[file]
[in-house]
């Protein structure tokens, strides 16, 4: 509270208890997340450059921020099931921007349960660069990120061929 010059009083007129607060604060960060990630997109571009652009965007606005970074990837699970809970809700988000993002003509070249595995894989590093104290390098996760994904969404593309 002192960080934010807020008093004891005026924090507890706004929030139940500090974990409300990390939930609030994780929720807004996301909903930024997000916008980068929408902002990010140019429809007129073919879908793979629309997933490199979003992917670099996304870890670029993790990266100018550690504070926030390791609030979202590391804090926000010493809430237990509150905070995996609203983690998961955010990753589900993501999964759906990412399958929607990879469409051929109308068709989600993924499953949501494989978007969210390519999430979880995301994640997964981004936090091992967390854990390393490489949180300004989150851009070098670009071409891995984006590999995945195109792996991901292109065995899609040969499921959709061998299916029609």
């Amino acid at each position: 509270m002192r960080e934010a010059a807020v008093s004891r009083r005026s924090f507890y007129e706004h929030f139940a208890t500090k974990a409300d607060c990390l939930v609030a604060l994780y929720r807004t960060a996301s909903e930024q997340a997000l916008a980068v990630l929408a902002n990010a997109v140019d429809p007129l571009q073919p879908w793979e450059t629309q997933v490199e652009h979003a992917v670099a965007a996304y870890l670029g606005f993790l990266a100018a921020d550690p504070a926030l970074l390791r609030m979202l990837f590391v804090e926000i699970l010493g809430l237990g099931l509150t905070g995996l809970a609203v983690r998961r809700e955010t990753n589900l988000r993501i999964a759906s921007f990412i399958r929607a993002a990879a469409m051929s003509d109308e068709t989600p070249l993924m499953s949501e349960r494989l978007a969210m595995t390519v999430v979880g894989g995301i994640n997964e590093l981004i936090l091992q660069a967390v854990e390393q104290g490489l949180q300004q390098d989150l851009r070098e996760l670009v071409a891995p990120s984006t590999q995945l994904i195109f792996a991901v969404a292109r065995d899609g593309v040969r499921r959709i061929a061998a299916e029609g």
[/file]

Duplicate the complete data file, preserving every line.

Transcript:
[in-house]
């Protein structure tokens, strides 16, 4: 509270208890997340450059921020099931921007349960660069990120061929 010059009083007129607060604060960060990630997109571009652009965007606005970074990837699970809970809700988000993002003509070249595995894989590093104290390098996760994904969404593309 002192960080934010807020008093004891005026924090507890706004929030139940500090974990409300990390939930609030994780929720807004996301909903930024997000916008980068929408902002990010140019429809007129073919879908793979629309997933490199979003992917670099996304870890670029993790990266100018550690504070926030390791609030979202590391804090926000010493809430237990509150905070995996609203983690998961955010990753589900993501999964759906990412399958929607990879469409051929109308068709989600993924499953949501494989978007969210390519999430979880995301994640997964981004936090091992967390854990390393490489949180300004989150851009070098670009071409891995984006590999995945195109792996991901292109065995899609040969499921959709061998299916029609």
């Amino acid at each position: 509270m002192r960080e934010a010059a807020v008093s004891r009083r005026s924090f507890y007129e706004h929030f139940a208890t500090k974990a409300d607060c990390l939930v609030a604060l994780y929720r807004t960060a996301s909903e930024q997340a997000l916008a980068v990630l929408a902002n990010a997109v140019d429809p007129l571009q073919p879908w793979e450059t629309q997933v490199e652009h979003a992917v670099a965007a996304y870890l670029g606005f993790l990266a100018a921020d550690p504070a926030l970074l390791r609030m979202l990837f590391v804090e926000i699970l010493g809430l237990g099931l509150t905070g995996l809970a609203v983690r998961r809700e955010t990753n589900l988000r993501i999964a759906s921007f990412i399958r929607a993002a990879a469409m051929s003509d109308e068709t989600p070249l993924m499953s949501e349960r494989l978007a969210m595995t390519v999430v979880g894989g995301i994640n997964e590093l981004i936090l091992q660069a967390v854990e390393q104290g490489l949180q300004q390098d989150l851009r070098e996760l670009v071409a891995p990120s984006t590999q995945l994904i195109f792996a991901v969404a292109r065995d899609g593309v040969r499921r959709i061929a061998a299916e029609g």